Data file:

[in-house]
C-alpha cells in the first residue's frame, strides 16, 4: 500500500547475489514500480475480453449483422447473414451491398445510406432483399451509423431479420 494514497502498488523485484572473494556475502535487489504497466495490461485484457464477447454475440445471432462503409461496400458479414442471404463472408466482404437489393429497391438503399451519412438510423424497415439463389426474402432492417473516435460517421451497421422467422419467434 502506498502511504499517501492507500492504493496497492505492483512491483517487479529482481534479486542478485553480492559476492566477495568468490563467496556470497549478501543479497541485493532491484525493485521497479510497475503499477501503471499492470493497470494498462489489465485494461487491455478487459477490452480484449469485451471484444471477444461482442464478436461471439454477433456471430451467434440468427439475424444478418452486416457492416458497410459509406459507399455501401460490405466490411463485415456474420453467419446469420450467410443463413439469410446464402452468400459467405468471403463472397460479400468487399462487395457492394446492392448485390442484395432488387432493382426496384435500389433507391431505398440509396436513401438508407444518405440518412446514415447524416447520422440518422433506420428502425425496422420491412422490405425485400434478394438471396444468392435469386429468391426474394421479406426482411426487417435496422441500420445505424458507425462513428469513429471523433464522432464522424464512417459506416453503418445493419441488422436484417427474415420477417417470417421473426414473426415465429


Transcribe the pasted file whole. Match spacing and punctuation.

[in-house]
C-alpha cells in the first residue's frame, strides 16, 4: 500500500547475489514500480475480453449483422447473414451491398445510406432483399451509423431479420 494514497502498488523485484572473494556475502535487489504497466495490461485484457464477447454475440445471432462503409461496400458479414442471404463472408466482404437489393429497391438503399451519412438510423424497415439463389426474402432492417473516435460517421451497421422467422419467434 502506498502511504499517501492507500492504493496497492505492483512491483517487479529482481534479486542478485553480492559476492566477495568468490563467496556470497549478501543479497541485493532491484525493485521497479510497475503499477501503471499492470493497470494498462489489465485494461487491455478487459477490452480484449469485451471484444471477444461482442464478436461471439454477433456471430451467434440468427439475424444478418452486416457492416458497410459509406459507399455501401460490405466490411463485415456474420453467419446469420450467410443463413439469410446464402452468400459467405468471403463472397460479400468487399462487395457492394446492392448485390442484395432488387432493382426496384435500389433507391431505398440509396436513401438508407444518405440518412446514415447524416447520422440518422433506420428502425425496422420491412422490405425485400434478394438471396444468392435469386429468391426474394421479406426482411426487417435496422441500420445505424458507425462513428469513429471523433464522432464522424464512417459506416453503418445493419441488422436484417427474415420477417417470417421473426414473426415465429